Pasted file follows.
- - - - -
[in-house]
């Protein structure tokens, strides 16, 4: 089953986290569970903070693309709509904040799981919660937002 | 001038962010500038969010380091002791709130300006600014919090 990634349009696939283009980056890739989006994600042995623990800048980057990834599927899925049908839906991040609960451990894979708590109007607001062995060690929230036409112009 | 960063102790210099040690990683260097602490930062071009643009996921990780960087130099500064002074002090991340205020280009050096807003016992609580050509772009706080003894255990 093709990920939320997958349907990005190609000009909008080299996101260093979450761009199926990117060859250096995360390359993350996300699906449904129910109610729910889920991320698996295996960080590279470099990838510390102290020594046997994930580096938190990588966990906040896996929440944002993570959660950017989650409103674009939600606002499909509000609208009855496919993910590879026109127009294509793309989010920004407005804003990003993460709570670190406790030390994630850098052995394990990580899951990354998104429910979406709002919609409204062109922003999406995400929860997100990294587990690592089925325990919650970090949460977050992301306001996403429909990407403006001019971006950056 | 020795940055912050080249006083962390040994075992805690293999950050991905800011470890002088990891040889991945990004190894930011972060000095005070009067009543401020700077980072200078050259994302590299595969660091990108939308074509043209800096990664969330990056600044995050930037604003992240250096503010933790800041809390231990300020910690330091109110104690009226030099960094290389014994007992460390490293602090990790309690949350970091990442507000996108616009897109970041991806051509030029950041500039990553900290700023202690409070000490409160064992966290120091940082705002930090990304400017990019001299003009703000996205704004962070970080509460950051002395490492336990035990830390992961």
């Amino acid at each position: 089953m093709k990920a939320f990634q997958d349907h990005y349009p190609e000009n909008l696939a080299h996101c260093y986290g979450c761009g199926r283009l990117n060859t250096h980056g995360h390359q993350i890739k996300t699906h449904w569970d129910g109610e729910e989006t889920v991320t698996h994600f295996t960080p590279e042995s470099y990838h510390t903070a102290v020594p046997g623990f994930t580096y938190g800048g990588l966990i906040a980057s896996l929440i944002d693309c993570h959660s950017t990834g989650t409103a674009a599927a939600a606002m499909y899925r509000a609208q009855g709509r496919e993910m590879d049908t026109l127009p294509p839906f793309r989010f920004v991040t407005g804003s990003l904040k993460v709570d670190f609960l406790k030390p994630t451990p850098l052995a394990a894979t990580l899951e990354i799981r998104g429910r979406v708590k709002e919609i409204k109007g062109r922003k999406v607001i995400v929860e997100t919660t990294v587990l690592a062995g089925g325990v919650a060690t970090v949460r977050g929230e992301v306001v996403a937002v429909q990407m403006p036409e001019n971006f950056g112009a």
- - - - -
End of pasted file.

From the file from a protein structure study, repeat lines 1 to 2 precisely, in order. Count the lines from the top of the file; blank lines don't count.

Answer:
[in-house]
């Protein structure tokens, strides 16, 4: 089953986290569970903070693309709509904040799981919660937002 | 001038962010500038969010380091002791709130300006600014919090 990634349009696939283009980056890739989006994600042995623990800048980057990834599927899925049908839906991040609960451990894979708590109007607001062995060690929230036409112009 | 960063102790210099040690990683260097602490930062071009643009996921990780960087130099500064002074002090991340205020280009050096807003016992609580050509772009706080003894255990 093709990920939320997958349907990005190609000009909008080299996101260093979450761009199926990117060859250096995360390359993350996300699906449904129910109610729910889920991320698996295996960080590279470099990838510390102290020594046997994930580096938190990588966990906040896996929440944002993570959660950017989650409103674009939600606002499909509000609208009855496919993910590879026109127009294509793309989010920004407005804003990003993460709570670190406790030390994630850098052995394990990580899951990354998104429910979406709002919609409204062109922003999406995400929860997100990294587990690592089925325990919650970090949460977050992301306001996403429909990407403006001019971006950056 | 020795940055912050080249006083962390040994075992805690293999950050991905800011470890002088990891040889991945990004190894930011972060000095005070009067009543401020700077980072200078050259994302590299595969660091990108939308074509043209800096990664969330990056600044995050930037604003992240250096503010933790800041809390231990300020910690330091109110104690009226030099960094290389014994007992460390490293602090990790309690949350970091990442507000996108616009897109970041991806051509030029950041500039990553900290700023202690409070000490409160064992966290120091940082705002930090990304400017990019001299003009703000996205704004962070970080509460950051002395490492336990035990830390992961």